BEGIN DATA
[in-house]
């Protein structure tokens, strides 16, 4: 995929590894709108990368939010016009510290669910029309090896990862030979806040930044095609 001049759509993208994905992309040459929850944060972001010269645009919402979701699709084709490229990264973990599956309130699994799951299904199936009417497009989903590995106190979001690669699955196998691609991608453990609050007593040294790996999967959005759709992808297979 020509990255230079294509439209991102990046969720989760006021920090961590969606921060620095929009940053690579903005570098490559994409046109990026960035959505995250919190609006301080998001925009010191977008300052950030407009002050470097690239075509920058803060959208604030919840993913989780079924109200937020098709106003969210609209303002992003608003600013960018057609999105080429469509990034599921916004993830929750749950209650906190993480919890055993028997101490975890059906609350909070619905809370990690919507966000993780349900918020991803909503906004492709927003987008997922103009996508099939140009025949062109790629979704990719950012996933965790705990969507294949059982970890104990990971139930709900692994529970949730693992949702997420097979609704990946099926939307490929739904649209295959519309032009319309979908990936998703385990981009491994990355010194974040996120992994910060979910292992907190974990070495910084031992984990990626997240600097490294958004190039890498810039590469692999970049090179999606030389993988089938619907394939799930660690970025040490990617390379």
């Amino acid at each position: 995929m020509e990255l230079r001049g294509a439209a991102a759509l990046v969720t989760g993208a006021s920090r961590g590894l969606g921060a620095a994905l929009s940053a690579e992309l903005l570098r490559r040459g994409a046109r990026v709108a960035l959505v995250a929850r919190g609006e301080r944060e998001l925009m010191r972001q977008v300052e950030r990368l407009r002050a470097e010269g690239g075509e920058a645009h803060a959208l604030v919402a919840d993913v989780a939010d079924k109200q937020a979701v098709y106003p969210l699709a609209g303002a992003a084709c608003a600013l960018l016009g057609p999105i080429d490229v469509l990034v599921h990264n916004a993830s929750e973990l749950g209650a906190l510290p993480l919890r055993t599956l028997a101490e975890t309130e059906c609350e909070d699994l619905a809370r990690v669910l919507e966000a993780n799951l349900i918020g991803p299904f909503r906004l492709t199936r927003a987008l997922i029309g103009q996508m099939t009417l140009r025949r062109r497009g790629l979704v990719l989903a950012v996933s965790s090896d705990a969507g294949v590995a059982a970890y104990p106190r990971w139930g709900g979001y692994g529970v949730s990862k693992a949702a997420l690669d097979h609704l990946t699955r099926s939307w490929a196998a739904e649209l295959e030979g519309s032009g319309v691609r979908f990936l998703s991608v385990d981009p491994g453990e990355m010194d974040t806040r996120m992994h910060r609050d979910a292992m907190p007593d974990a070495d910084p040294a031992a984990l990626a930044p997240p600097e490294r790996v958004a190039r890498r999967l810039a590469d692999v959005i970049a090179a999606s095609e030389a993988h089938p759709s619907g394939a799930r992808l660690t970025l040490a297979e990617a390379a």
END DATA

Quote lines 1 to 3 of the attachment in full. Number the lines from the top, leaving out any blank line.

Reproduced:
[in-house]
């Protein structure tokens, strides 16, 4: 995929590894709108990368939010016009510290669910029309090896990862030979806040930044095609 001049759509993208994905992309040459929850944060972001010269645009919402979701699709084709490229990264973990599956309130699994799951299904199936009417497009989903590995106190979001690669699955196998691609991608453990609050007593040294790996999967959005759709992808297979 020509990255230079294509439209991102990046969720989760006021920090961590969606921060620095929009940053690579903005570098490559994409046109990026960035959505995250919190609006301080998001925009010191977008300052950030407009002050470097690239075509920058803060959208604030919840993913989780079924109200937020098709106003969210609209303002992003608003600013960018057609999105080429469509990034599921916004993830929750749950209650906190993480919890055993028997101490975890059906609350909070619905809370990690919507966000993780349900918020991803909503906004492709927003987008997922103009996508099939140009025949062109790629979704990719950012996933965790705990969507294949059982970890104990990971139930709900692994529970949730693992949702997420097979609704990946099926939307490929739904649209295959519309032009319309979908990936998703385990981009491994990355010194974040996120992994910060979910292992907190974990070495910084031992984990990626997240600097490294958004190039890498810039590469692999970049090179999606030389993988089938619907394939799930660690970025040490990617390379």
């Amino acid at each position: 995929m020509e990255l230079r001049g294509a439209a991102a759509l990046v969720t989760g993208a006021s920090r961590g590894l969606g921060a620095a994905l929009s940053a690579e992309l903005l570098r490559r040459g994409a046109r990026v709108a960035l959505v995250a929850r919190g609006e301080r944060e998001l925009m010191r972001q977008v300052e950030r990368l407009r002050a470097e010269g690239g075509e920058a645009h803060a959208l604030v919402a919840d993913v989780a939010d079924k109200q937020a979701v098709y106003p969210l699709a609209g303002a992003a084709c608003a600013l960018l016009g057609p999105i080429d490229v469509l990034v599921h990264n916004a993830s929750e973990l749950g209650a906190l510290p993480l919890r055993t599956l028997a101490e975890t309130e059906c609350e909070d699994l619905a809370r990690v669910l919507e966000a993780n799951l349900i918020g991803p299904f909503r906004l492709t199936r927003a987008l997922i029309g103009q996508m099939t009417l140009r025949r062109r497009g790629l979704v990719l989903a950012v996933s965790s090896d705990a969507g294949v590995a059982a970890y104990p106190r990971w139930g709900g979001y692994g529970v949730s990862k693992a949702a997420l690669d097979h609704l990946t699955r099926s939307w490929a196998a739904e649209l295959e030979g519309s032009g319309v691609r979908f990936l998703s991608v385990d981009p491994g453990e990355m010194d974040t806040r996120m992994h910060r609050d979910a292992m907190p007593d974990a070495d910084p040294a031992a984990l990626a930044p997240p600097e490294r790996v958004a190039r890498r999967l810039a590469d692999v959005i970049a090179a999606s095609e030389a993988h089938p759709s619907g394939a799930r992808l660690t970025l040490a297979e990617a390379a």